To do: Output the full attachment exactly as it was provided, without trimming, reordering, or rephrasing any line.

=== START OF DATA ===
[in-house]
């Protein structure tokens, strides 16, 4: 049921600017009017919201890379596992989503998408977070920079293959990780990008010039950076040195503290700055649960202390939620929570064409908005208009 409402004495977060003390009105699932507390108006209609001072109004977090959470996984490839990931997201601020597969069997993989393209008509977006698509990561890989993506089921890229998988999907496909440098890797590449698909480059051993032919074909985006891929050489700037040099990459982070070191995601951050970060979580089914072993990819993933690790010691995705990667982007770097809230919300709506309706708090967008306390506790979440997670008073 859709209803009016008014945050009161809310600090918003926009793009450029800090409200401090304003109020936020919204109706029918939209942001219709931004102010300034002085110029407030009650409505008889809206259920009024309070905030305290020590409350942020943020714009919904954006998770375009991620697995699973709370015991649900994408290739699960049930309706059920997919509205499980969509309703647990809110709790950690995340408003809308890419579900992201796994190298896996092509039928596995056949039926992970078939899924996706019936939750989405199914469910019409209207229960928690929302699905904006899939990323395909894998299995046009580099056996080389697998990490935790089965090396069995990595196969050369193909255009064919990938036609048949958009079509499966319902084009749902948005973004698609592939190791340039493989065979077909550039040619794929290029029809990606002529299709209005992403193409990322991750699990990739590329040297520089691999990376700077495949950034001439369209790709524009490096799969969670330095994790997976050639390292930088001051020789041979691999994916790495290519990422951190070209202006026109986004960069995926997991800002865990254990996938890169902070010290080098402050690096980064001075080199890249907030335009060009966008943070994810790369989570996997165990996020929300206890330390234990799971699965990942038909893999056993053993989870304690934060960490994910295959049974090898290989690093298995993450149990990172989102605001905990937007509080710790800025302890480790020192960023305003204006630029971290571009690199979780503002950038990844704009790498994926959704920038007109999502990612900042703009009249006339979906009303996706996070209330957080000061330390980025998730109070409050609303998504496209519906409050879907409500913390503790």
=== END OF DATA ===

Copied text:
[in-house]
């Protein structure tokens, strides 16, 4: 049921600017009017919201890379596992989503998408977070920079293959990780990008010039950076040195503290700055649960202390939620929570064409908005208009 409402004495977060003390009105699932507390108006209609001072109004977090959470996984490839990931997201601020597969069997993989393209008509977006698509990561890989993506089921890229998988999907496909440098890797590449698909480059051993032919074909985006891929050489700037040099990459982070070191995601951050970060979580089914072993990819993933690790010691995705990667982007770097809230919300709506309706708090967008306390506790979440997670008073 859709209803009016008014945050009161809310600090918003926009793009450029800090409200401090304003109020936020919204109706029918939209942001219709931004102010300034002085110029407030009650409505008889809206259920009024309070905030305290020590409350942020943020714009919904954006998770375009991620697995699973709370015991649900994408290739699960049930309706059920997919509205499980969509309703647990809110709790950690995340408003809308890419579900992201796994190298896996092509039928596995056949039926992970078939899924996706019936939750989405199914469910019409209207229960928690929302699905904006899939990323395909894998299995046009580099056996080389697998990490935790089965090396069995990595196969050369193909255009064919990938036609048949958009079509499966319902084009749902948005973004698609592939190791340039493989065979077909550039040619794929290029029809990606002529299709209005992403193409990322991750699990990739590329040297520089691999990376700077495949950034001439369209790709524009490096799969969670330095994790997976050639390292930088001051020789041979691999994916790495290519990422951190070209202006026109986004960069995926997991800002865990254990996938890169902070010290080098402050690096980064001075080199890249907030335009060009966008943070994810790369989570996997165990996020929300206890330390234990799971699965990942038909893999056993053993989870304690934060960490994910295959049974090898290989690093298995993450149990990172989102605001905990937007509080710790800025302890480790020192960023305003204006630029971290571009690199979780503002950038990844704009790498994926959704920038007109999502990612900042703009009249006339979906009303996706996070209330957080000061330390980025998730109070409050609303998504496209519906409050879907409500913390503790």